filing of petitions for certiorari. Although the period for filing the same may have been effectively shortened, respondent had not been unduly prejudiced thereby considering that he was not at all deprived of that right. It is a well-established doctrine that rules of procedure may be modified at any time to become effective at once, so long as the change does not affect vested rights.[11] Moreover, it is equally axiomatic that there are no vested rights to rules of procedure.[12] It also bears noting that the ninety-day limit established by jurisprudence cannot be deemed a vested right. It is merely a discretionary prerogative of the courts that may be exercised depending on the peculiar circumstances of each case. Hence, respondent was not entitled, as a matter of right, to the 90-day period for filing a petition for certiorari; neither can it imperiously demand that the same period be extended to it. Upon the effectivity of the 1997 Revised Rules of Civil Procedure on July 1, 1997, respondents lawyers still had 21 days or until July 22, 1997 to file a petition for certiorari and to comply with the sixty-day reglementary period. Had they been more prudent and circumspect in regard to the implications of these procedural changes, respondents right of action would not have been foreclosed. After all, the 1997 amendments to the Rules of Court were well-publicized prior to their date of effectivity. At the very least counsel should have asked for as extension of time to file the petition. Certification of Non-forum Shopping Defective Petitioner likewise assails the validity of the sworn certification against forum-shopping, arguing that the same was signed by counsel and not by petitioner as required by Supreme Court Circular No. 28-91. For his part, respondent claims that even if it was its counsel who signed the certification, there was still substantial compliance with Circular No. 28-91 because, a corporation acts through its authorized officers or agents, and its counsel is an agent having personal knowledge of other pending cases. The requirement that the petitioner should sign the certificate of non-forum shopping applies even to corporations, considering that the mandatory directives of the Circular and the Rules of Court make no distinction between natural and juridical persons. In this case, the Certification should have been signed by a duly authorized director or officer of the corporation,[13] who has knowledge of the matter being certified.[14] In Robern Development Corporation v. Quitain,[15] in which the Certification was signed by Atty. Nemesio S. Caete who was the acting regional legal counsel of the National Power Corporation in Mindanao, the Court held that he was not merely a retained lawyer, but an NPC in-house counsel and officer, whose basic function was to prepare legal pleadings and to represent NPC-Mindanao in legal cases. As regional legal counsel for the Mindanao area, he was the officer who was in the best position to verify the truthfulness and the correctness of the allegations in the Complaint for expropriation in Davao City. As internal legal counsel, he was also in the best position to know and to certify if an action for expropriation had already been filed and pending with the courts. Verily, the signatory in the Certification of the Petition before the CA should not have been respondents retained counsel, who would not know whether there were other similar cases of the corporation.[16] Otherwise, this requirement would easily be circumvented by the signature of every counsel representing corporate parties. No Explanation for Non-Filing by Personal Service Citing Section 11 of Rule 13 of the 1997 Rules, petitioner also faults respondent for the absence of a written explanation why the Petition with the Court of Appeals was served on her counsel by registered mail. In reply, respondent points out that such explanation was not necessary, because its counsel held office in Makati City while petitioner and her counsel were in Iloilo City. We agree with petitioner. Under Section 11, Rule 13 of the 1997 Rules, personal service of petitions and other pleadings is the general rule, while a resort to other modes of service and filing is the exception. Where recourse is made to the exception, a written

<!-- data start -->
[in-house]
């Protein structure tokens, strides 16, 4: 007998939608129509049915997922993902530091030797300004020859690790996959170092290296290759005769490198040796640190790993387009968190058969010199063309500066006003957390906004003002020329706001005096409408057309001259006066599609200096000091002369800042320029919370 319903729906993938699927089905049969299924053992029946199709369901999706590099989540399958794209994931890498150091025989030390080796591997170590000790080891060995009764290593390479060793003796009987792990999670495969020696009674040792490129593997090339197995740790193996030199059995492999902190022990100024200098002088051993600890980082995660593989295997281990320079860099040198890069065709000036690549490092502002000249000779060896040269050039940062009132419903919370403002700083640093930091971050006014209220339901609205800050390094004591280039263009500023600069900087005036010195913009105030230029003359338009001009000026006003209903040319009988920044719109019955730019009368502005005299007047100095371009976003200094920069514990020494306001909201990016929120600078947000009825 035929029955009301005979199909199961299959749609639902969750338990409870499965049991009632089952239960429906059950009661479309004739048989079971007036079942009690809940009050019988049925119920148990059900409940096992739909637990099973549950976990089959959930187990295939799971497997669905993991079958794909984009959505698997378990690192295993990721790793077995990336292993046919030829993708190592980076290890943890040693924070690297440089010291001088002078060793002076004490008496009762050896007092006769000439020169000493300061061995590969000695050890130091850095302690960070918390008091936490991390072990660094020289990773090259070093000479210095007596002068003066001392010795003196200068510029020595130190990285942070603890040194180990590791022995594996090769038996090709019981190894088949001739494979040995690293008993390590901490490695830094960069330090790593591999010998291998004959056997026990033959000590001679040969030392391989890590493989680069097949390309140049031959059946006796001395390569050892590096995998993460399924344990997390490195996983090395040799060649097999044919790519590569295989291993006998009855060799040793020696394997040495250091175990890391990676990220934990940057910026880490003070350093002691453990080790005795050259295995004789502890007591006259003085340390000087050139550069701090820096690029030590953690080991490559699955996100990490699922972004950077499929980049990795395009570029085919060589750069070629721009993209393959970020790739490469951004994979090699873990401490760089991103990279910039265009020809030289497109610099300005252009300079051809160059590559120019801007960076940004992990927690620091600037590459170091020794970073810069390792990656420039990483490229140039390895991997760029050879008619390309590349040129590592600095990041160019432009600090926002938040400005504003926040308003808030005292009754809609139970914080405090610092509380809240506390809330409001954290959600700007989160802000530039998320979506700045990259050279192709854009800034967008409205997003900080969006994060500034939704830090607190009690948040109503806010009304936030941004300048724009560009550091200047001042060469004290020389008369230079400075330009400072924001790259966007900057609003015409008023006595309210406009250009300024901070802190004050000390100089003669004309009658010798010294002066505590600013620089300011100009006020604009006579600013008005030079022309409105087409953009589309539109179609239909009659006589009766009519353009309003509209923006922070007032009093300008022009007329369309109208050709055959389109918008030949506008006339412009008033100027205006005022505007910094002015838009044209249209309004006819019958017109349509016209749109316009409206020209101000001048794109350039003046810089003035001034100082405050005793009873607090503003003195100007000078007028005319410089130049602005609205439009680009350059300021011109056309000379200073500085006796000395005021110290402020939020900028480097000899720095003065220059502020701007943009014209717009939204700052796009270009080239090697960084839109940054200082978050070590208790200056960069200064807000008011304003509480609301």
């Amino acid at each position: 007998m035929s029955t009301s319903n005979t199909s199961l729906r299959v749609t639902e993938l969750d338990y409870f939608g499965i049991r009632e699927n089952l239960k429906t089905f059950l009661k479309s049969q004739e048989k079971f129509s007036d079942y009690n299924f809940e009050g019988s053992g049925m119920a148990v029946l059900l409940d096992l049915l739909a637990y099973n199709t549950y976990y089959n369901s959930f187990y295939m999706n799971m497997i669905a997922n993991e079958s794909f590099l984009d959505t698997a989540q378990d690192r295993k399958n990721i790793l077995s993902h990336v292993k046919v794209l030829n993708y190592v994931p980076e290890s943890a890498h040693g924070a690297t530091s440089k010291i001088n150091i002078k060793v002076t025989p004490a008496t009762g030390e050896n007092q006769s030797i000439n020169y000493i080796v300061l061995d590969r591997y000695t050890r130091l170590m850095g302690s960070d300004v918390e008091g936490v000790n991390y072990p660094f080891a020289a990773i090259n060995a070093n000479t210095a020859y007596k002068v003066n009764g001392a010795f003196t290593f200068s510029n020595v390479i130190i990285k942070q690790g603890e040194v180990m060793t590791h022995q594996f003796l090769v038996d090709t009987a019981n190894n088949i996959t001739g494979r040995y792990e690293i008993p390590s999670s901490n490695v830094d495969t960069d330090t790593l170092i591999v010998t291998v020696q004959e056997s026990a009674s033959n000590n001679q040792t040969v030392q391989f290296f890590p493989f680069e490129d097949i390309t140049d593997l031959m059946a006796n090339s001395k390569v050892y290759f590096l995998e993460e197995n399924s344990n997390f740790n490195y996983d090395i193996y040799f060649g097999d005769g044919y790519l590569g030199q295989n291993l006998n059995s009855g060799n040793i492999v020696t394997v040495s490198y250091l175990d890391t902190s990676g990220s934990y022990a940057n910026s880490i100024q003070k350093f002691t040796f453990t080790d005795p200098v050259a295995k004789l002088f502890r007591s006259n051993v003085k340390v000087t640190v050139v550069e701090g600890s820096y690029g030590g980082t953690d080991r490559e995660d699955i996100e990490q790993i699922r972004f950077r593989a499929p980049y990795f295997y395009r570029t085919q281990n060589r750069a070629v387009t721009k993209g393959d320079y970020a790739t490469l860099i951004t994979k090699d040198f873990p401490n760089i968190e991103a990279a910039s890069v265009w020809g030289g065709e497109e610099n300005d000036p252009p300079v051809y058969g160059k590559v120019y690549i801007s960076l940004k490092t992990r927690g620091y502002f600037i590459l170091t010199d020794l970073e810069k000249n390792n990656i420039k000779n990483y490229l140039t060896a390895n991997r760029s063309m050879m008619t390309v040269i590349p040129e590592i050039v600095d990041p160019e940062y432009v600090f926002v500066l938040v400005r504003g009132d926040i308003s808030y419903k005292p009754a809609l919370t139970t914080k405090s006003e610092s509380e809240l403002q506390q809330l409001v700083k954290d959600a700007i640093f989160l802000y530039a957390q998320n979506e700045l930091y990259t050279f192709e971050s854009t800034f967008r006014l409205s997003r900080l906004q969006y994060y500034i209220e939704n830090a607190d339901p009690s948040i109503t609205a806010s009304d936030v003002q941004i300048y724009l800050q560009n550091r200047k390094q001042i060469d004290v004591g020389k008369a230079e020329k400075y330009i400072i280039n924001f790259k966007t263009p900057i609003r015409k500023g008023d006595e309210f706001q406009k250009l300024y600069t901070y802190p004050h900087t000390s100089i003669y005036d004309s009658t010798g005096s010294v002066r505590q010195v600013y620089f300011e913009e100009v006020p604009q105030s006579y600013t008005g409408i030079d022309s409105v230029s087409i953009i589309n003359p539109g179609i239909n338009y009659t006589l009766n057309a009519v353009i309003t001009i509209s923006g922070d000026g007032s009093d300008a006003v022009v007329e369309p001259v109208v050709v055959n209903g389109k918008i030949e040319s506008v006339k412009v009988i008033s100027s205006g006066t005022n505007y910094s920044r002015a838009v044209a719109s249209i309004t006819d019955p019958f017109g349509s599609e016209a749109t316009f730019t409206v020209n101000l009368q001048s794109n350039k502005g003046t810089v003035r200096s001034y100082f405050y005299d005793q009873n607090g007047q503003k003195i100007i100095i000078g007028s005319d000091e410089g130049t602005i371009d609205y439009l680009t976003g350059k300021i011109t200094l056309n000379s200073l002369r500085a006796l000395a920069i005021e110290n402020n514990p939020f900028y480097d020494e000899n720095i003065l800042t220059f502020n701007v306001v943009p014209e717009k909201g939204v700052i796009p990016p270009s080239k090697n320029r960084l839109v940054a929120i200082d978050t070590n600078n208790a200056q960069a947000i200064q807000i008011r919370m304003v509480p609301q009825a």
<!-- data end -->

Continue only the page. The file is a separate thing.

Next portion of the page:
The Courts Ruling